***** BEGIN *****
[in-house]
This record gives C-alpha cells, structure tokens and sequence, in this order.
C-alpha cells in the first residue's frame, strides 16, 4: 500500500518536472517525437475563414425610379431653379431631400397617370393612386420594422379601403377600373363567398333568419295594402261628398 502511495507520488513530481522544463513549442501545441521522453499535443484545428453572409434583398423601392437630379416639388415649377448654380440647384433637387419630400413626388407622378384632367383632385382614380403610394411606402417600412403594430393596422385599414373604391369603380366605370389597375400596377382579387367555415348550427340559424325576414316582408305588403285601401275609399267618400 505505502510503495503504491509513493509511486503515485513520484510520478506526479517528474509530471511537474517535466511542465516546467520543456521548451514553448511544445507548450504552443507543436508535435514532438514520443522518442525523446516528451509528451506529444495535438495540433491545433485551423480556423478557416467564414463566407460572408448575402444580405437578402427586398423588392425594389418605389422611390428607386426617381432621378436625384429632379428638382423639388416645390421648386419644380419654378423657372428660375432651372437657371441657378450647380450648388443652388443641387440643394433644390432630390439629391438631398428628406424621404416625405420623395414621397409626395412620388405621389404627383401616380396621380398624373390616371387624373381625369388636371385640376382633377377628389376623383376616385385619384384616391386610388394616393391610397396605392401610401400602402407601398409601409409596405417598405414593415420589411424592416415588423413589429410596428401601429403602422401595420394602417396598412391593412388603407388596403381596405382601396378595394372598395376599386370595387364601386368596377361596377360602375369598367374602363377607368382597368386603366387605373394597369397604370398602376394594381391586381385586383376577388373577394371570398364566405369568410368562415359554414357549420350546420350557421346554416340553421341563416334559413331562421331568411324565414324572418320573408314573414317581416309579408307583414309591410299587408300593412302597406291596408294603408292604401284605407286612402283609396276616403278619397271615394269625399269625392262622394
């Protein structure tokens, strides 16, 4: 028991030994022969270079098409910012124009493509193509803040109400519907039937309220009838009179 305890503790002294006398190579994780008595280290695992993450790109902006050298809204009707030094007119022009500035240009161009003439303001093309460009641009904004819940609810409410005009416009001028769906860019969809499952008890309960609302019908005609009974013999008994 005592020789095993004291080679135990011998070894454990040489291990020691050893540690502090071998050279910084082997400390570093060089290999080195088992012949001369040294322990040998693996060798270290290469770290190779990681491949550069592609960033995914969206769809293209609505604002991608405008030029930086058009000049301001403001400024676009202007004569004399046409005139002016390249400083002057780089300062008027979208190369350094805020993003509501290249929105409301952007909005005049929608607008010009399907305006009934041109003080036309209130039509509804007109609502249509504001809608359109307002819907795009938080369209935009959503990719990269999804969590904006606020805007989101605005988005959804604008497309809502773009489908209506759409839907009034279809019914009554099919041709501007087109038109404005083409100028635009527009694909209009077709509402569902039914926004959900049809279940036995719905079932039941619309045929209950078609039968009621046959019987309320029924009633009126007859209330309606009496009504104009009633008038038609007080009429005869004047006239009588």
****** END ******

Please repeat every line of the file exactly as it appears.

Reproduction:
[in-house]
This record gives C-alpha cells, structure tokens and sequence, in this order.
C-alpha cells in the first residue's frame, strides 16, 4: 500500500518536472517525437475563414425610379431653379431631400397617370393612386420594422379601403377600373363567398333568419295594402261628398 502511495507520488513530481522544463513549442501545441521522453499535443484545428453572409434583398423601392437630379416639388415649377448654380440647384433637387419630400413626388407622378384632367383632385382614380403610394411606402417600412403594430393596422385599414373604391369603380366605370389597375400596377382579387367555415348550427340559424325576414316582408305588403285601401275609399267618400 505505502510503495503504491509513493509511486503515485513520484510520478506526479517528474509530471511537474517535466511542465516546467520543456521548451514553448511544445507548450504552443507543436508535435514532438514520443522518442525523446516528451509528451506529444495535438495540433491545433485551423480556423478557416467564414463566407460572408448575402444580405437578402427586398423588392425594389418605389422611390428607386426617381432621378436625384429632379428638382423639388416645390421648386419644380419654378423657372428660375432651372437657371441657378450647380450648388443652388443641387440643394433644390432630390439629391438631398428628406424621404416625405420623395414621397409626395412620388405621389404627383401616380396621380398624373390616371387624373381625369388636371385640376382633377377628389376623383376616385385619384384616391386610388394616393391610397396605392401610401400602402407601398409601409409596405417598405414593415420589411424592416415588423413589429410596428401601429403602422401595420394602417396598412391593412388603407388596403381596405382601396378595394372598395376599386370595387364601386368596377361596377360602375369598367374602363377607368382597368386603366387605373394597369397604370398602376394594381391586381385586383376577388373577394371570398364566405369568410368562415359554414357549420350546420350557421346554416340553421341563416334559413331562421331568411324565414324572418320573408314573414317581416309579408307583414309591410299587408300593412302597406291596408294603408292604401284605407286612402283609396276616403278619397271615394269625399269625392262622394
């Protein structure tokens, strides 16, 4: 028991030994022969270079098409910012124009493509193509803040109400519907039937309220009838009179 305890503790002294006398190579994780008595280290695992993450790109902006050298809204009707030094007119022009500035240009161009003439303001093309460009641009904004819940609810409410005009416009001028769906860019969809499952008890309960609302019908005609009974013999008994 005592020789095993004291080679135990011998070894454990040489291990020691050893540690502090071998050279910084082997400390570093060089290999080195088992012949001369040294322990040998693996060798270290290469770290190779990681491949550069592609960033995914969206769809293209609505604002991608405008030029930086058009000049301001403001400024676009202007004569004399046409005139002016390249400083002057780089300062008027979208190369350094805020993003509501290249929105409301952007909005005049929608607008010009399907305006009934041109003080036309209130039509509804007109609502249509504001809608359109307002819907795009938080369209935009959503990719990269999804969590904006606020805007989101605005988005959804604008497309809502773009489908209506759409839907009034279809019914009554099919041709501007087109038109404005083409100028635009527009694909209009077709509402569902039914926004959900049809279940036995719905079932039941619309045929209950078609039968009621046959019987309320029924009633009126007859209330309606009496009504104009009633008038038609007080009429005869004047006239009588």